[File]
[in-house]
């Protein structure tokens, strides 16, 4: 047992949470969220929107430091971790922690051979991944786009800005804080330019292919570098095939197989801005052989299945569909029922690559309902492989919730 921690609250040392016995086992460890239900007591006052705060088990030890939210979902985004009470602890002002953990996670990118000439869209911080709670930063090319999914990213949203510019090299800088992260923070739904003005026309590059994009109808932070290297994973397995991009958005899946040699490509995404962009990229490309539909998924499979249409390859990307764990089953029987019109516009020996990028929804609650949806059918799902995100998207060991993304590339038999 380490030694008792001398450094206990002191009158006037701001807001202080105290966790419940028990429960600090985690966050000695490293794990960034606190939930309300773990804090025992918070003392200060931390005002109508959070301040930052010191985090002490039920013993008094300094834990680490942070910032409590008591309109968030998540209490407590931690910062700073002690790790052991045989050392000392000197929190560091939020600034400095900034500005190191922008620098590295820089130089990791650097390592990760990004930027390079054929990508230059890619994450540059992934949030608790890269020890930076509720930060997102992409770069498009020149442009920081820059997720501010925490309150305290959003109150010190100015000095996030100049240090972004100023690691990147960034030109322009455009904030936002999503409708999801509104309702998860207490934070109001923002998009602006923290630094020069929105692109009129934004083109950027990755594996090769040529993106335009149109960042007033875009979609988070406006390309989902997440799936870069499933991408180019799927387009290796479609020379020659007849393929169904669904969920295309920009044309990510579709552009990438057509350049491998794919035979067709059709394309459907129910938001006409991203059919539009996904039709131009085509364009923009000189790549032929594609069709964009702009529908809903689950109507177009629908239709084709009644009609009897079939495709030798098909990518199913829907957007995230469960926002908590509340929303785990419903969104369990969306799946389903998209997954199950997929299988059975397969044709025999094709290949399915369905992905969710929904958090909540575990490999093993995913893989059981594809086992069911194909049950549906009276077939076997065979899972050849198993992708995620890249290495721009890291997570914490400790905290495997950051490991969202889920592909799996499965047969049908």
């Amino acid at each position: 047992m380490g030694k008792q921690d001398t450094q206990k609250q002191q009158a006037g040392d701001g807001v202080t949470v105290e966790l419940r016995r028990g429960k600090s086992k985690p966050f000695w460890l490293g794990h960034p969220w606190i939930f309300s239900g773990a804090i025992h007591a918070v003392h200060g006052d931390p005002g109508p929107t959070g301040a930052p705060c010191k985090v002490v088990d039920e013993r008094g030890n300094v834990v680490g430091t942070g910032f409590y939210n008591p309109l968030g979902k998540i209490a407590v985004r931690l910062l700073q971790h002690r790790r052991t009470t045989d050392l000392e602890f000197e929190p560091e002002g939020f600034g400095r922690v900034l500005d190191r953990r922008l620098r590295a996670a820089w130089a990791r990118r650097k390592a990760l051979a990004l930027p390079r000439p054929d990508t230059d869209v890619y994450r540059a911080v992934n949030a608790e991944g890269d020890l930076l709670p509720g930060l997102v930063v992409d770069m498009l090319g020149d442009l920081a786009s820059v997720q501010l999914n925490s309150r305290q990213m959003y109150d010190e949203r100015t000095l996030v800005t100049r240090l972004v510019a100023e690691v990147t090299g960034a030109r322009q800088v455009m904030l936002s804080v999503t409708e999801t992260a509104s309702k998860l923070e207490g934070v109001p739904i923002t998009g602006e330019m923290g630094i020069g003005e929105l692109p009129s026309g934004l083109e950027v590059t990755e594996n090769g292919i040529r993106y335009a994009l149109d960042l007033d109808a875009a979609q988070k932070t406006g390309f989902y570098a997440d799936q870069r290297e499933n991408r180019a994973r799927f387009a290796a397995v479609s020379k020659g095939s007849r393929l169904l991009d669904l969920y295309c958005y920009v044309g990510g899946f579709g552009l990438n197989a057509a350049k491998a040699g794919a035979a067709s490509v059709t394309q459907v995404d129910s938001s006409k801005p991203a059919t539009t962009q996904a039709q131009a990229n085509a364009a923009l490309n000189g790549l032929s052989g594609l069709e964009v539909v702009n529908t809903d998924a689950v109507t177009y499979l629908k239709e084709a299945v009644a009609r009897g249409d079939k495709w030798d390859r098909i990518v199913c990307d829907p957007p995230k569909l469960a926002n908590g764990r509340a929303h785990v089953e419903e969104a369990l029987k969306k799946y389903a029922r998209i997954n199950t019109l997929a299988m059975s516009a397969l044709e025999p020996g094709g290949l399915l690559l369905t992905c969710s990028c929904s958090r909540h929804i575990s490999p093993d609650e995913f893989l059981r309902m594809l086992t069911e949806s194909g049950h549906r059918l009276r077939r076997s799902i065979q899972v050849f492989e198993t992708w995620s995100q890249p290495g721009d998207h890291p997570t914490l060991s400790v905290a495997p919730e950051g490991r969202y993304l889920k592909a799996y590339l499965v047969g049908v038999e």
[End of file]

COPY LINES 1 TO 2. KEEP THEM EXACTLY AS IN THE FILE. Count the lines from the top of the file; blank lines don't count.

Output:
[in-house]
């Protein structure tokens, strides 16, 4: 047992949470969220929107430091971790922690051979991944786009800005804080330019292919570098095939197989801005052989299945569909029922690559309902492989919730 921690609250040392016995086992460890239900007591006052705060088990030890939210979902985004009470602890002002953990996670990118000439869209911080709670930063090319999914990213949203510019090299800088992260923070739904003005026309590059994009109808932070290297994973397995991009958005899946040699490509995404962009990229490309539909998924499979249409390859990307764990089953029987019109516009020996990028929804609650949806059918799902995100998207060991993304590339038999 380490030694008792001398450094206990002191009158006037701001807001202080105290966790419940028990429960600090985690966050000695490293794990960034606190939930309300773990804090025992918070003392200060931390005002109508959070301040930052010191985090002490039920013993008094300094834990680490942070910032409590008591309109968030998540209490407590931690910062700073002690790790052991045989050392000392000197929190560091939020600034400095900034500005190191922008620098590295820089130089990791650097390592990760990004930027390079054929990508230059890619994450540059992934949030608790890269020890930076509720930060997102992409770069498009020149442009920081820059997720501010925490309150305290959003109150010190100015000095996030100049240090972004100023690691990147960034030109322009455009904030936002999503409708999801509104309702998860207490934070109001923002998009602006923290630094020069929105692109009129934004083109950027990755594996090769040529993106335009149109960042007033875009979609988070406006390309989902997440799936870069499933991408180019799927387009290796479609020379020659007849393929169904669904969920295309920009044309990510579709552009990438057509350049491998794919035979067709059709394309459907129910938001006409991203059919539009996904039709131009085509364009923009000189790549032929594609069709964009702009529908809903689950109507177009629908239709084709009644009609009897079939495709030798098909990518199913829907957007995230469960926002908590509340929303785990419903969104369990969306799946389903998209997954199950997929299988059975397969044709025999094709290949399915369905992905969710929904958090909540575990490999093993995913893989059981594809086992069911194909049950549906009276077939076997065979899972050849198993992708995620890249290495721009890291997570914490400790905290495997950051490991969202889920592909799996499965047969049908």